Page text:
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Writing a modern iOS Networking Library with Swift Concurrency

Photo by Conny Schneider on Unsplash
  • Support the modernization of the codebase
  • Provide easy-to-use APIs
  • Leverage newer system APIs for better performance and reliability
  • Transfer the ownership of code to the new developers
  • Codable support
  • Async-await support for the new Swift concurrency
  • Mock support for UI tests
  • Flexible API for different needs of different parts of the project
  • Increasing the unit test coverage of our Networking stack

Model Structure

In terms of the models used for the request and response types with the new networking, we wanted to use Decodable and Encodable, which provides us with easy-to-use decoding and encoding APIs.

Request Structure

We wanted to provide an easy way to describe the details of a request, such as an endpoint path, parameters, HTTP method, and any request-specific headers.

public protocol NetworkRequestable {
var baseURL: String { get }
var method: HTTPMethod { get }
var path: String: { get }
var parameters: Encodable? { get }
var headers: [String: String]? { get }
extension NetworkRequestable {
public var parameters: Encodable? {

public var headers: [String: String]? {
struct SampleRequest: NetworkRequestable {
var method: HTTPMethod = .post
var baseURL = “”
var path = “my/login/path”
var parameters: Encodable?
struct SampleRequestParameters: Encodable {
let testProperty: String
let secondTestProperty: String
let parameters = SampleRequestParameters(testProperty: “test”, secondTestProperty: “test2”)
let request = SampleRequest(parameters: parameters)
protocol MyDomainSpecificRequest: NetworkRequestable {
var baseURL = “”
struct SampleRequest: MyDomainSpecificRequest {
var method: HTTPMethod = .post
var path = “my/login/path”
var parameters: Encodable?
protocol MyDomainSpecificRequest: NetworkRequestable {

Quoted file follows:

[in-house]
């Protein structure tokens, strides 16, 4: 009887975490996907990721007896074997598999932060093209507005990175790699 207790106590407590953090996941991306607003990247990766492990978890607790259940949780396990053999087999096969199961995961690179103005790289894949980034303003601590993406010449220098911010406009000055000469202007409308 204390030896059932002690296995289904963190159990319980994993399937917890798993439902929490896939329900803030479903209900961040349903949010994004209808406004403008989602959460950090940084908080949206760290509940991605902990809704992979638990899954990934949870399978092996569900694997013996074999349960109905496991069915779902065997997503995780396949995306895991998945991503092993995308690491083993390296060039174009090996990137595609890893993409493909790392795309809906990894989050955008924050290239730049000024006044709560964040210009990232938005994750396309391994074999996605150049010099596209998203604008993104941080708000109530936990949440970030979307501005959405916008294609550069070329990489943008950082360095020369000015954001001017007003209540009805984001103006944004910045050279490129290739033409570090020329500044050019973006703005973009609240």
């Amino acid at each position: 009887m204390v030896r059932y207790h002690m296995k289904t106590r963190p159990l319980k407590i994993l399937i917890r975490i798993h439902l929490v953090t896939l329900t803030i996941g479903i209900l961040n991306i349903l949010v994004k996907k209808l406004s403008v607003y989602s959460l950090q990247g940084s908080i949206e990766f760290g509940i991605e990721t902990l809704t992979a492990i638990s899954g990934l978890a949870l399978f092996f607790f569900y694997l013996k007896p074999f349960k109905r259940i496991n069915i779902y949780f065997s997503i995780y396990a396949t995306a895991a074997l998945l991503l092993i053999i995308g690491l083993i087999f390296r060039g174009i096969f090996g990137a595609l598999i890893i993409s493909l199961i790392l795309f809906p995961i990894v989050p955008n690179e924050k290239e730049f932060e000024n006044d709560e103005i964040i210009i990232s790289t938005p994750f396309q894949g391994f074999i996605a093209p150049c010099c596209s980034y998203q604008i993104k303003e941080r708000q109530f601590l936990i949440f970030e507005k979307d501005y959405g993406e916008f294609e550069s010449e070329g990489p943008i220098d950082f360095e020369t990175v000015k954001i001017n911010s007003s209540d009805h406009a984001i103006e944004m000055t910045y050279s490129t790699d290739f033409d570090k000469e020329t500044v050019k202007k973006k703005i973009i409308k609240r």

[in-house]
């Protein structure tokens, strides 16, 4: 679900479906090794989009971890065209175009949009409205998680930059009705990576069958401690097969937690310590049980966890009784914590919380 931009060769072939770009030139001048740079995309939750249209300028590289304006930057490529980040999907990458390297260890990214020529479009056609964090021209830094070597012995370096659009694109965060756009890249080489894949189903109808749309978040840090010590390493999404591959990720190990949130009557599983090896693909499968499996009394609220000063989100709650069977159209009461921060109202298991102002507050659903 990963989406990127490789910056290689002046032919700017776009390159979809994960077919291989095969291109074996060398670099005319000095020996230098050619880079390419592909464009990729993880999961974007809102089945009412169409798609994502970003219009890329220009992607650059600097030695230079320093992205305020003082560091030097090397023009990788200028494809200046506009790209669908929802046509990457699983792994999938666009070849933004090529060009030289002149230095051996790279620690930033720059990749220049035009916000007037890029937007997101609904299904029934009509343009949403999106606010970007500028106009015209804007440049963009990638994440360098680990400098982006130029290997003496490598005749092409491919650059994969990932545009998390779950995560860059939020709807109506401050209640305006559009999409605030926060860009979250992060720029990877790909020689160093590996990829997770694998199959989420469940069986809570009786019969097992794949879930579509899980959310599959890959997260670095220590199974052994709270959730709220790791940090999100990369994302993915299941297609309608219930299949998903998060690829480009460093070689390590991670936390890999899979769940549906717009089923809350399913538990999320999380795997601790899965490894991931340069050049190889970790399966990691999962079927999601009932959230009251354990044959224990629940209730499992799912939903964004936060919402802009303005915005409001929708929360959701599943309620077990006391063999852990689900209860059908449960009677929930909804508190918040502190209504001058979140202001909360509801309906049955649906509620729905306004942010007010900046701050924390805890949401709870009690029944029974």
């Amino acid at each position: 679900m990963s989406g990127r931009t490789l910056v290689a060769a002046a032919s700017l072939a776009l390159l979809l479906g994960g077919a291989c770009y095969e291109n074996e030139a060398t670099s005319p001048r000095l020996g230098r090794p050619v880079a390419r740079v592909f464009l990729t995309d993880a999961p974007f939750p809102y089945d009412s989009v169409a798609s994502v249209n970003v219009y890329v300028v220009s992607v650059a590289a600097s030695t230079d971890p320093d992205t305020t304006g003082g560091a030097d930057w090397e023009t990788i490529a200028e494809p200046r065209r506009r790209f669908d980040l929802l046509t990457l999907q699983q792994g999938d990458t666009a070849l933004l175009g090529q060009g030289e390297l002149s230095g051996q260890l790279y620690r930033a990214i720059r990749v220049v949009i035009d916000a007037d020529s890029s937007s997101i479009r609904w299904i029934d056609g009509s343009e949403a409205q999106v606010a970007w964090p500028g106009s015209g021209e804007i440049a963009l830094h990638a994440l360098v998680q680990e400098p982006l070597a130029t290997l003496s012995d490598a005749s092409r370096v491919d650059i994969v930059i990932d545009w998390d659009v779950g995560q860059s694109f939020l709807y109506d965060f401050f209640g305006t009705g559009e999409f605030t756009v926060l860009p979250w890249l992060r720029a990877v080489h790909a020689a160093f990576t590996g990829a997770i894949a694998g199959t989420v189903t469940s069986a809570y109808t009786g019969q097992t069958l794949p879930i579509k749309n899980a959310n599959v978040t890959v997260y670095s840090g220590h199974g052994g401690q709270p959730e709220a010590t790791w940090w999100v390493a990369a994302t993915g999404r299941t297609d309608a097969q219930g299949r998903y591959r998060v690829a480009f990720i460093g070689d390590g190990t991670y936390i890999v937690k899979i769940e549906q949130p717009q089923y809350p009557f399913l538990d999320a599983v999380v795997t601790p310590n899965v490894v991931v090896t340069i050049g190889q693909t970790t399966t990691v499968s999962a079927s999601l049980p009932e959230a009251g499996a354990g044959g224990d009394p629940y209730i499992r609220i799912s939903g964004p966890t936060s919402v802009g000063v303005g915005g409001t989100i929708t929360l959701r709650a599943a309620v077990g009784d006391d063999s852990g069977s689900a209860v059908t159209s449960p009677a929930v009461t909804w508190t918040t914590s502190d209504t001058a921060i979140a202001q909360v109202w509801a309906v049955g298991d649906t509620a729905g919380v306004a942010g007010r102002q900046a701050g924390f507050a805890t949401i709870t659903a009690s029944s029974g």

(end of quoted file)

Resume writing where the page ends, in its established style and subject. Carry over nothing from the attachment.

var baseURL: String {
switch ExampleState.environment {
case .development:
return “”
case .production:
return “”

Response Structure

When we make a network request, we often expect a response, but additionally, at Getir, we provide certain metadata that is available with every response, let’s have a look at the response structure

"expectedResponse": { // Request specific response
"testField": "testValue",
"testFieldTwo": 2,
"metadata" : { // Metadata sent with every response
"additionalField": "Test",
public struct SuccessResponseWrapper<T: Decodable>: Decodable {
public let metadata: ResponseMetadata
public let expectedResponse: T

Constructing the Networking

Moving on from the request and response models, while constructing the Networking, we aimed to follow the single responsibility principle and enable effective testing by dividing the Networking into distinct layers.

  • RequestFactory
  • RequestExecutor
  • RequestAdapters
  • ResponseParser


The request factory is responsible for translating a NetworkRequestable into a URLRequest for the request execution. It has only one internal method and looks like the following:

func makeURLRequest<T: NetworkRequestable>(with request: T) throws -> URLRequest
  • Constructs the URL by combining the baseURL and the path
  • If there are parameters, encode them to Data with JSONEncoder
  • Depending on the HTTPMethod apply correct encoding (JSON or URL encoding)
  • Finally add the headers if they exist, and return the URLRequest
let queryParameters = try! JSONSerialization.jsonObject(
with: parameters,
options: .fragmentsAllowed
) as! [String: Any]

var urlComponents = URLComponents(url: url, resolvingAgainstBaseURL: false)!

urlComponents.queryItems = {
URLQueryItem(name: $0.key, value: String(describing: $0.value))
urlComponents.queryItems = {
if type(of: $0.value) == type(of: NSNumber(value: true)),
let value = $0.value as? Bool {
return URLQueryItem(name: $0.key, value: "\(value)"
return URLQueryItem(name: $0.key, value: String(describing: $0.value))


The request executor is responsible for executing the requests with the injected URLSession. It has one internal method:

func execute(_ request: URLRequest) async -> Result<ExecutionSuccessModel, Error> {
do {
let (data, response) = try await request)
return .success(ExecutionSuccessModel(data: data, response: response))
} catch let error {
return .failure(error)


Request adapters allow for final modifications of requests before they are executed. They are injected into Networking and applied sequentially after the URLRequest is created by the request factory.